The lawyer who sent in this opinion wrote that it will “make you pee in your pants laughing.” Maybe he was just caught up in the spirit of the opinion, which begins:
This case decides the heretofore undecided question of whether the act of defecating in one’s pants upon being informed of a pending criminal charge is a relevant fact for the jury.
That’s a heckuva way to get your reading audience’s attention. Here’s what happened:
The prosecutor elicited testimony from the arresting officer that, upon being informed he was under arrest for sexual child assault, the defendant defecated in his pants (although he denied doing so at trial). Defense counsel objected on relevancy grounds and the judge sustained the objection. The judge told the jury to disregard the comment. Oh yeah, I’m sure the jurors were able to just completely forget that little tidbit.
The defendant appealed, asserting a mistrial should have been granted. On appeal, the prosecutor argued that the defendant’s unseemly accident was admissible as an “excited utterance” under the rules of evidence.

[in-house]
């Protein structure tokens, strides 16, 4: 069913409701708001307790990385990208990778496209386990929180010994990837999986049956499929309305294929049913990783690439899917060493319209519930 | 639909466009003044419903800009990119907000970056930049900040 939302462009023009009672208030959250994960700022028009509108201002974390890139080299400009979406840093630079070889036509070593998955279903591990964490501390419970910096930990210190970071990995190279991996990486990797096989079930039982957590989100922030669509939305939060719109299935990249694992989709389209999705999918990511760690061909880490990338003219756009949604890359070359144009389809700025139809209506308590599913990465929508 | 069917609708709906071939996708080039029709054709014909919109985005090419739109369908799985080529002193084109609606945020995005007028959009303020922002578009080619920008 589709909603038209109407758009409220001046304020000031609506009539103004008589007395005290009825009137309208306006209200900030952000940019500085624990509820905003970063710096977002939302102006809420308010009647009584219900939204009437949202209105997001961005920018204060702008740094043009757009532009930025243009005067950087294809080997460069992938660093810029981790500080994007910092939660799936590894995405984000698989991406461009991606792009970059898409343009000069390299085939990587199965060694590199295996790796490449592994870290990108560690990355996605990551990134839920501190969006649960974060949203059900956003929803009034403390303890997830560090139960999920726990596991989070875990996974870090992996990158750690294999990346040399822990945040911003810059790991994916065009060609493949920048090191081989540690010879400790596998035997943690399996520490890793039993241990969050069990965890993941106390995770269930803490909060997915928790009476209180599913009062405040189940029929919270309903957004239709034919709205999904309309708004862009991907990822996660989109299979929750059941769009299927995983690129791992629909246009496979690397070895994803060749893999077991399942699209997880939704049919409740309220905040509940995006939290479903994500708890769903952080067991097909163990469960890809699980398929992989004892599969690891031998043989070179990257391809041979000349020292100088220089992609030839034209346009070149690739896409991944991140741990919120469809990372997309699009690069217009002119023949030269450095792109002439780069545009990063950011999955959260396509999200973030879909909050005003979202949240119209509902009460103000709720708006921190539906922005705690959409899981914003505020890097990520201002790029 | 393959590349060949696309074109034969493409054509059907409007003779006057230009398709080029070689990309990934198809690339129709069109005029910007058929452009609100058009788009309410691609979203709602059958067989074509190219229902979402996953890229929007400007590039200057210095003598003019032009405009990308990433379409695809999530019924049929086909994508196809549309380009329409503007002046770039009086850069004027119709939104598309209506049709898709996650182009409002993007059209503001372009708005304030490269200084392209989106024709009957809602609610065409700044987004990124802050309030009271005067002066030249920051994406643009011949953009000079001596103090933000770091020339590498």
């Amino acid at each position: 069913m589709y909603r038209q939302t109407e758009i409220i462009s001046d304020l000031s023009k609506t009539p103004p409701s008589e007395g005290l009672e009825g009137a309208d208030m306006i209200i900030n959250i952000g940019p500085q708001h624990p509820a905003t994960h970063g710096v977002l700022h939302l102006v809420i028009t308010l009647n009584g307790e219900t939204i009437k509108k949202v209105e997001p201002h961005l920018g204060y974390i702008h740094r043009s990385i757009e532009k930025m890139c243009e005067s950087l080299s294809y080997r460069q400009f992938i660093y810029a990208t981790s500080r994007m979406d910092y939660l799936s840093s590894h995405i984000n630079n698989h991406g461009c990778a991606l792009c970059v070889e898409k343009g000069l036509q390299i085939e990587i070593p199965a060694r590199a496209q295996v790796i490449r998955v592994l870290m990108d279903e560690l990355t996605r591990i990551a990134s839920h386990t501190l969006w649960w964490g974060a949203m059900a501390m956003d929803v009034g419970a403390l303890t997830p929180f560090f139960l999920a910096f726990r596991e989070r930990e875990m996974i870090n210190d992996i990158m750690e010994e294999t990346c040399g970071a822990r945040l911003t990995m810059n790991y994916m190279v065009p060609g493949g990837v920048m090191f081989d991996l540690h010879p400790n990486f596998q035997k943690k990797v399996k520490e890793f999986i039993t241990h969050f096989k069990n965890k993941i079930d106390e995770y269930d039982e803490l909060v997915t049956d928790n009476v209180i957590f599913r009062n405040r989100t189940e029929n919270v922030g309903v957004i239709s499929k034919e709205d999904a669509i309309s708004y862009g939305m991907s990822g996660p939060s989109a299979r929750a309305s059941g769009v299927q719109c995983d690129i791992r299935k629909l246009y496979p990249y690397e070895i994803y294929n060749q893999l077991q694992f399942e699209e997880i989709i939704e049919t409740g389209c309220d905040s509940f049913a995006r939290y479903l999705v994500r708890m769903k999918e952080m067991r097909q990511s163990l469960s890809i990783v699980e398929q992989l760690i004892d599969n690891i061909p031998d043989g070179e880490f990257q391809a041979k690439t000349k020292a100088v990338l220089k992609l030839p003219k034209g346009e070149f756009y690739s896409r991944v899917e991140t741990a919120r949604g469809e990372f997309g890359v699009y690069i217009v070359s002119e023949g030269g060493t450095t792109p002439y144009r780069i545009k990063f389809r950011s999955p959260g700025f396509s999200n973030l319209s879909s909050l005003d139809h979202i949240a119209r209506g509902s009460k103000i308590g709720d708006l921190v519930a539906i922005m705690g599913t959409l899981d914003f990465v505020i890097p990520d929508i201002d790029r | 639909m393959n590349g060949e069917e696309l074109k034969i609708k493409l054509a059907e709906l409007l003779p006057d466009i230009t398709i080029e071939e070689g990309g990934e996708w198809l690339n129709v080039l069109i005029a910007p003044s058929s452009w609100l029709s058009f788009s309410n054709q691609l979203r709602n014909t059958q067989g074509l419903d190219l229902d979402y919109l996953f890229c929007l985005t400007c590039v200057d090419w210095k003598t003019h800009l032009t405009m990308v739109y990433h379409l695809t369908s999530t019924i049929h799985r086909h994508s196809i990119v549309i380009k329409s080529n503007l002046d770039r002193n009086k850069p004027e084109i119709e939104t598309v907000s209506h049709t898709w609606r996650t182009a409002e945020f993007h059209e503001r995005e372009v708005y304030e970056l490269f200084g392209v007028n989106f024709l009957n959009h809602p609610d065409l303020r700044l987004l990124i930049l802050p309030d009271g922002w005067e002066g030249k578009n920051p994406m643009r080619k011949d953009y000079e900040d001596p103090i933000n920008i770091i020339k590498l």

“Excited utterance” is an exception to the rule the bars the introduction of hearsay testimony. Hearsay–that is, statements made outside of court–are, subject to many exceptions, barred because they are deemed untrustworthy. The basis for admitting an excited utterance into evidence is the belief that statements made under shock or surprise are likely to be trustworthy.
Judge Hardberger, writing for the Texas Court of Appeals, did an admirable job of fairly identifying the conflicting inferences that could be drawn from the alleged act by the defendant. After rejecting defendant’s argument that the act had no relevance, he wrote:
On the other hand, defecation in one’s pants upon arrest does not necessarily indicate guilt. Such an act could be evidence of the innocence of a man accused of a heinous crime he didn’t do … Granted, it could also be the act of a guilty person being found out. Or it could simply be the act of a man sick to his stomach.
The court determined that the trial judge’s instruction to the jury to disregard the testimony cured any possible error.
— Marles v. State, 919 S.W.2d 669, 670–71 (Tex. Crim. App. 1996). Thanks to David Keller.